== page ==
Editor’s note: The following letter was submitted by the Killington Selectboard on behalf of the citizens of the town of Killington, to Speaker of the House Shap Smith in response to his request to submit proposals for economic development and job growth strategies for consideration in this legislative biennium.
As elected officials, we too have focused on making economic development a priority in Killington. In 2012, we adopted a strategic plan designed to make the Town Vermont’s premier resort community, offering residents a high quality of life and tourists a memorable mountain adventure.
One of the major goals in our Strategic Plan—and key to our economic growth—is to increase tourism and year-round employment. We have a whole host of actions we are taking to accomplish this goal, and we’re making progress, but we could make even more progress with additional state support. Therefore, we would like to respectfully submit the following issues we see as challenges to progress that could be addressed in the legislature:
(1) We believe Vermont’s current education funding system is inhibiting the growth of tourism communities which are primary drivers in our state’s economy.
By placing huge tax burdens on tourism towns like ours, Act 60 and 68 have dramatically limited businesses’ ability to reinvest in capital improvements and marketing and keep pace with their competitors in other states. For example, as a result of Act 60 and 68, Killington Resort saw a 345 percent increase in their property taxes from 1996 to 2012. As a result the Resort had to defer improvements and marketing campaigns they otherwise would have implemented to keep pace with competitive resorts in other states like New Hampshire, Maine, Colorado, California and Utah that don’t have similar limitations.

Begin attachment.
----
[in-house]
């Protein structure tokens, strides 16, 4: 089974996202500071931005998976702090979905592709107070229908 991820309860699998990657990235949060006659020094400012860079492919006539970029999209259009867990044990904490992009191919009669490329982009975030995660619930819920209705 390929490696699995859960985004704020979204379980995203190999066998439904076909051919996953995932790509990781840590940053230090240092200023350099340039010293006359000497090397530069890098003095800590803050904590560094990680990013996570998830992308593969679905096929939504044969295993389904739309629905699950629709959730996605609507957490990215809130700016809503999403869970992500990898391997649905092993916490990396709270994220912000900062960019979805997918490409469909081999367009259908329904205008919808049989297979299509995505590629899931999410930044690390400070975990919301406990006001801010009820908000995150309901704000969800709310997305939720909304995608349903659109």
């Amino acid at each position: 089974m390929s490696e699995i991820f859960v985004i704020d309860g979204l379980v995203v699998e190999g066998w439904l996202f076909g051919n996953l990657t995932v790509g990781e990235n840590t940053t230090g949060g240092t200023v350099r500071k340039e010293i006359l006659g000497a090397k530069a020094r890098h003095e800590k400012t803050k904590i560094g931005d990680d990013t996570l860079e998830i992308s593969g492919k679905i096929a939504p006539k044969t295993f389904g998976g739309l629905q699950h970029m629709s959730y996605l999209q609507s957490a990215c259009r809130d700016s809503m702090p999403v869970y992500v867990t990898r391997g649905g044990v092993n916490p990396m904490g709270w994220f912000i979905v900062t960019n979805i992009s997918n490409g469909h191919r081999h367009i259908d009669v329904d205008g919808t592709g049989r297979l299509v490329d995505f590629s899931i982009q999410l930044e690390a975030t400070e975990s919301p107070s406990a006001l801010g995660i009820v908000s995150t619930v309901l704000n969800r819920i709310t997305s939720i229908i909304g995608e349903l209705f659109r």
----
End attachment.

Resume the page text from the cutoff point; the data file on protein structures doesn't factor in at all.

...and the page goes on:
In light of the recent report from the Vermont Legislature on Act 60 (also known as the Equal Educational Opportunity Act), which notes that while Vermont has experienced the largest growth of per-pupil spending in the country (149.9 percent between 1999 and 2011), the results during that period have been relatively flat, or exhibit only modest increases. We support strong schools and think “substantially equal access” to education for all Vermont students should be measured by quality education, not simply equal funding. Currently, our contributions to fund education inhibit our ability to grow economically, yet those funds have not improved the education of Vermont students as a whole. In our estimation, the effect of Act 60 and 68, while well intentioned, has produced a net loss for the State. We advocate that the State seriously reconsider its education funding policy.
Tourism is one of the major pillars of the state economy, and we need effective state systems in place that offer residents a high quality of life while not limiting essential growth.
(2) We understand that Vermont tourism is getting outpaced by states that represent our biggest competition and compete for the same market.
The State has a strong tourism promotion program, and a talented and capable tourism commissioner, but we are consistently outpaced and outspent by states that represent our biggest competition: New York, New Hampshire, Maine, Colorado, and Utah. All these states compete for a similar market of tourists, and for Vermont to maintain its competitive edge, we advocate the state increase its funding for tourism promotion to ensure we have equal representation in our key markets.
Thank you for considering our perspective. We are glad to have the opportunity to voice our concerns and would like to offer a standing invitation for you to come to Killington to meet with our business community to further explore these and other ways the Town can work with the State to ensure a bright economic future for Vermont. We wish you the best in the next session. Should you have any questions, please do not hesitate to contact Seth Webb, Town Manager at 802-422-3241 or via email at [email protected] anytime.
J. Christopher Bianchi
for the Killington Selectboard